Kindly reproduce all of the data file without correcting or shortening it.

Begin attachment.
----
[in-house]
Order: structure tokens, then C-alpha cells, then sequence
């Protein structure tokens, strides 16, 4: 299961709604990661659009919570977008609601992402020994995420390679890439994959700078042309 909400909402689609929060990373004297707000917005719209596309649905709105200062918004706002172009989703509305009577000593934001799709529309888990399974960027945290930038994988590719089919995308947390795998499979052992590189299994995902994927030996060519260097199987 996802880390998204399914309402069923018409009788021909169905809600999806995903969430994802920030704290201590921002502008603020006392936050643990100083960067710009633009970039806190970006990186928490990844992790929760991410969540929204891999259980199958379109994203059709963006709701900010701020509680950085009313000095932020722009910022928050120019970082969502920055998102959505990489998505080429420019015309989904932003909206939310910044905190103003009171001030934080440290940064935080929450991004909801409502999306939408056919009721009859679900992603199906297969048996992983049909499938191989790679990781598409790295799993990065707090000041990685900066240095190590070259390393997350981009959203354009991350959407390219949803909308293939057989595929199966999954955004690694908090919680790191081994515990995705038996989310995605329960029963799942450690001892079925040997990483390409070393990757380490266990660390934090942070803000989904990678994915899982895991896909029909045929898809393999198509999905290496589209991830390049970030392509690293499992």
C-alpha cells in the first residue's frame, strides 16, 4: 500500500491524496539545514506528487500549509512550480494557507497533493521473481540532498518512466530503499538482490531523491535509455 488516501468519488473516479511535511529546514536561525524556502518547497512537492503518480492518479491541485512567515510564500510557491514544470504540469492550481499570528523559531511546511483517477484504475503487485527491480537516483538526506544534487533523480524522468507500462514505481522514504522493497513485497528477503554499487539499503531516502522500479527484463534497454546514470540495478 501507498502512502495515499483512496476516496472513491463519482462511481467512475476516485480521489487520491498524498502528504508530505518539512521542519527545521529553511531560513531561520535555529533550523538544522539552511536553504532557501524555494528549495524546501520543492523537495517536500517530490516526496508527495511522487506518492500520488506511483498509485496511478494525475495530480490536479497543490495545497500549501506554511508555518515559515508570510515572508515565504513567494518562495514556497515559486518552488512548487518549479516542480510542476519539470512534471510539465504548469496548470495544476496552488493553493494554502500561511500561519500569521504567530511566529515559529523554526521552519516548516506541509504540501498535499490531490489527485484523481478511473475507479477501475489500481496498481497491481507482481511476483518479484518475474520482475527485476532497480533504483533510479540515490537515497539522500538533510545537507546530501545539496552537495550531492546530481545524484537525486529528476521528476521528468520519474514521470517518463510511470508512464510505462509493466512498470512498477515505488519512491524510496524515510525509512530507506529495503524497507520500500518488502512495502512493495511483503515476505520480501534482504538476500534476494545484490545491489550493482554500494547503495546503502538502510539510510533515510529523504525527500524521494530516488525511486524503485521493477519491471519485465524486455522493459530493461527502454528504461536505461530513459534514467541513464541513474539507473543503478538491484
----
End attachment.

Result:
[in-house]
Order: structure tokens, then C-alpha cells, then sequence
């Protein structure tokens, strides 16, 4: 299961709604990661659009919570977008609601992402020994995420390679890439994959700078042309 909400909402689609929060990373004297707000917005719209596309649905709105200062918004706002172009989703509305009577000593934001799709529309888990399974960027945290930038994988590719089919995308947390795998499979052992590189299994995902994927030996060519260097199987 996802880390998204399914309402069923018409009788021909169905809600999806995903969430994802920030704290201590921002502008603020006392936050643990100083960067710009633009970039806190970006990186928490990844992790929760991410969540929204891999259980199958379109994203059709963006709701900010701020509680950085009313000095932020722009910022928050120019970082969502920055998102959505990489998505080429420019015309989904932003909206939310910044905190103003009171001030934080440290940064935080929450991004909801409502999306939408056919009721009859679900992603199906297969048996992983049909499938191989790679990781598409790295799993990065707090000041990685900066240095190590070259390393997350981009959203354009991350959407390219949803909308293939057989595929199966999954955004690694908090919680790191081994515990995705038996989310995605329960029963799942450690001892079925040997990483390409070393990757380490266990660390934090942070803000989904990678994915899982895991896909029909045929898809393999198509999905290496589209991830390049970030392509690293499992």
C-alpha cells in the first residue's frame, strides 16, 4: 500500500491524496539545514506528487500549509512550480494557507497533493521473481540532498518512466530503499538482490531523491535509455 488516501468519488473516479511535511529546514536561525524556502518547497512537492503518480492518479491541485512567515510564500510557491514544470504540469492550481499570528523559531511546511483517477484504475503487485527491480537516483538526506544534487533523480524522468507500462514505481522514504522493497513485497528477503554499487539499503531516502522500479527484463534497454546514470540495478 501507498502512502495515499483512496476516496472513491463519482462511481467512475476516485480521489487520491498524498502528504508530505518539512521542519527545521529553511531560513531561520535555529533550523538544522539552511536553504532557501524555494528549495524546501520543492523537495517536500517530490516526496508527495511522487506518492500520488506511483498509485496511478494525475495530480490536479497543490495545497500549501506554511508555518515559515508570510515572508515565504513567494518562495514556497515559486518552488512548487518549479516542480510542476519539470512534471510539465504548469496548470495544476496552488493553493494554502500561511500561519500569521504567530511566529515559529523554526521552519516548516506541509504540501498535499490531490489527485484523481478511473475507479477501475489500481496498481497491481507482481511476483518479484518475474520482475527485476532497480533504483533510479540515490537515497539522500538533510545537507546530501545539496552537495550531492546530481545524484537525486529528476521528476521528468520519474514521470517518463510511470508512464510505462509493466512498470512498477515505488519512491524510496524515510525509512530507506529495503524497507520500500518488502512495502512493495511483503515476505520480501534482504538476500534476494545484490545491489550493482554500494547503495546503502538502510539510510533515510529523504525527500524521494530516488525511486524503485521493477519491471519485465524486455522493459530493461527502454528504461536505461530513459534514467541513464541513474539507473543503478538491484